How We Used UIWebView along with LaunchRock to Engage Mobile Users

This is another guest post by Ferenc, about how LaunchRock was modified to show up nicely on a UIWebView.

If you’ve ever wanted built a landing page or had the need for one, you’ve provably heard of LaunchRock. If not, have a quick look. LaunchRock makes an extremely good job at making it super easy to build a landing page. No HTML knowledge is needed. Among many features, the page lets your future customers share about your idea / app / future venture on Twitter, Facebook and LinkedIn. This is a great way to collect emails of possible futures customers as well as starting to build up the buzz about it.

When we decided to create a new app of Soccer Tactics Multiplayer instead of doing an update, it was clear that we had to use cross promotion to get our existing players know about our new product. For this, we built a LaunchRock site to collect the emails of our fans. Although, we have built a way to talk to them via Message Of The Day and feedback, about which I wrote last week, it was just a simple way of putting out text in front of the players.


We did try this first by simply showing the url, but only our most active and addicted players would take the effort to actually read the url and then open Safari and then fill the form. Not very effective and also, it turned out later, the mobile representation of the LaunchRock site was not that nice as it was on the desktop.

Since we wanted to extend our internal Message Of The Day service for long time, in a way that it can show media rich content, it was the time to do so. Instead of showing a default UIAlertView, we modified it to be able to show web content in a UIWebView. This is great, because we can now open pictures, videos if we liked, not just UIAlertViews.

The rich MOTD looked exactly like the one on the right. We are still hosting it If you have look, there are a few things to notice.


There are two teasing pictures on the top of this screen so big that it actually won’t fit into the whole screen. This was good thing for two reasons:

  1. We hoped, both pictures were eye catchy and it would engage our previous game’s players and
  2. LaunchRock part takes some time to load at the bottom and while it gets loaded hopefully players are still watching the second picture.

Once LaunchRock loaded, it turned out that it wasn’t looking nice on a mobile screen. The font size was too small and the whole page could be scrolled sideways. Although LaunchRock’s support was quick and friendly saying they are working on the mobile version, we did not have time to wait so did our own way :)

It included a quite easy change within the relevant launch.css and another one to duplicate the email form.

The first part in the css is about to fit LaunchRock nicely on an iPhone. (We only targeted those customers. Like 90% of Soccer Tactics games was played on an iPhone). Adjusting the text in the middle and making it bigger so it’s easy to read without pinch-zooming.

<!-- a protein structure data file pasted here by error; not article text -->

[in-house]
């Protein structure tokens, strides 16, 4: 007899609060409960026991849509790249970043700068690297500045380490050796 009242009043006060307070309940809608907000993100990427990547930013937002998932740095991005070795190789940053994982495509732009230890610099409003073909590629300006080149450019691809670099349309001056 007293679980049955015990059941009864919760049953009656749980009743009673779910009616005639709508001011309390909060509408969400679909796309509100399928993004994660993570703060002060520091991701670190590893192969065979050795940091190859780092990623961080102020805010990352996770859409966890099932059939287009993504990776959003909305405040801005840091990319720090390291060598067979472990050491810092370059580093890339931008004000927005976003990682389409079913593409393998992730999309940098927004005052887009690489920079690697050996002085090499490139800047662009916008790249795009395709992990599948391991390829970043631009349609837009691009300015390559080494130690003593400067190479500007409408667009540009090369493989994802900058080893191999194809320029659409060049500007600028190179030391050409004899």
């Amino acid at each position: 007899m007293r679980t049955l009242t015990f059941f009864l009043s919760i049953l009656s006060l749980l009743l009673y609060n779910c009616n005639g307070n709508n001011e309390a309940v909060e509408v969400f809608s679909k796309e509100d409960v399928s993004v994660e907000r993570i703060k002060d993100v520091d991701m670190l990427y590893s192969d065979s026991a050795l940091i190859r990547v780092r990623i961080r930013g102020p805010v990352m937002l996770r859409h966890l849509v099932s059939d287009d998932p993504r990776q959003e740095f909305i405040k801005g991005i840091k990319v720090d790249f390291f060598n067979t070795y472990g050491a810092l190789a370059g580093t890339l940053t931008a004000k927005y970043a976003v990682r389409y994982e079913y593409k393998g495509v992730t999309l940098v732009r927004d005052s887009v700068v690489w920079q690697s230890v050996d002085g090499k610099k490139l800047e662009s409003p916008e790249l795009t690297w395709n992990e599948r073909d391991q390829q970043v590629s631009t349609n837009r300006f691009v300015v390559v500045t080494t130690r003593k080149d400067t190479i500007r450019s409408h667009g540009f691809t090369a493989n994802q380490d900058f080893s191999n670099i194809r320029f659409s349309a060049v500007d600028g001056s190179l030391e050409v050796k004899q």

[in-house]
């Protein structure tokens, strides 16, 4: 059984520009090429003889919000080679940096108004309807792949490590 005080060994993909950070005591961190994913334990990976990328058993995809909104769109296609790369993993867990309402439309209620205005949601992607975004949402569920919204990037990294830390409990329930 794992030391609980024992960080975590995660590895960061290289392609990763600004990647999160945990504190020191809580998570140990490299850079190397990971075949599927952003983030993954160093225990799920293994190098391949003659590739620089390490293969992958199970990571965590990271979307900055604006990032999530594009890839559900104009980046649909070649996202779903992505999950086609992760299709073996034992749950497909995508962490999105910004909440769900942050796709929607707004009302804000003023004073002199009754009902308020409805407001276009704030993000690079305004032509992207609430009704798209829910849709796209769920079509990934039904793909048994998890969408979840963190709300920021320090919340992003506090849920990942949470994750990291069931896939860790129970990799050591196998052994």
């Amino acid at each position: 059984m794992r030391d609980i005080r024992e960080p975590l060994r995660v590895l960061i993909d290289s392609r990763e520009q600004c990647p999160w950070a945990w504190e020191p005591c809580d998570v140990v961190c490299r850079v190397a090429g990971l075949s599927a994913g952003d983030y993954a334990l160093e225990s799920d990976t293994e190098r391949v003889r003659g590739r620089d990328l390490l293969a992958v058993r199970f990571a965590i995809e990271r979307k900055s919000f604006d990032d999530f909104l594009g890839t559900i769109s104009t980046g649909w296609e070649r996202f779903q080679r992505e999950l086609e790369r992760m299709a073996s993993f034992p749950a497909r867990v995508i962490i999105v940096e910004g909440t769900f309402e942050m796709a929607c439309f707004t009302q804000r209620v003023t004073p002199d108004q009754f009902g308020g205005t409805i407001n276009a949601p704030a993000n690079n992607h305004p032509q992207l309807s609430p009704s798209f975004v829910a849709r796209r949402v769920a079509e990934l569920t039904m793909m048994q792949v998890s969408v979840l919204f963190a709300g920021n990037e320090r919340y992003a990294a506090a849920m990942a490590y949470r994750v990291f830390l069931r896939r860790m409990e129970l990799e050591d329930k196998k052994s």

The second part, to duplicate the email entry form, was done to maximize the likelihood of the conversion. On a mobile device, only some part of the page is visible and we wanted the form to appear two times.

If you have a look at the source of the html how it was done, there is some nasty things going on. (I must admit, I get dirty when it comes to html :) ).

Here is the relevant part:

 var count=0;
 function addSignup() {
 if (count==14) {
 var y = $('#signupform-8M3HZA8H');
 var x = y.clone(true,true);

$("#signupform2-8M3HZA8H > #email-8M3HZA8H").change(function(){
 $("#signupform-8M3HZA8H > #email-8M3HZA8H").attr("value",this.value);

 head.ready( function() {
 $('#launch').bind('DOMNodeInserted', function(event) {

There are a few things going on here.

  1. There is a <div> in the html body with id=launch.
  2. The content along with the id of that div will be modified once the ignition part is downloaded.
  3. Before that modification, the addSignup() function is added to that div’s DOMNodeInserted event to catch when the div is being modified to contain the LaunchRock part.
  4. The addSignup function simply clones and puts to the right place the signup form. It also changes the cloned form’s id otherwise the the sign up form would be moved not copied.
  5. addSignup only clones for the 14th time the div is modified. After some trial and error it turned out that after the 14th  DOM modification, the sign up part could be cloned. (I am a bit surprised this code still works).

Okay, was it worth it? Well, a nice thing about LaunchRock is that is shows you analytics about the conversions  That showed that it was 3x less likely that a visitor would sign up but since it got delivered so many times it ended up being 8x more sign up than before.

There was one more (sneaky) thing we did while delivered our MOTD but it will be another post.

If you are interested in our MOTD module as a service, feel free to sign up for it’s LaunchRock site:

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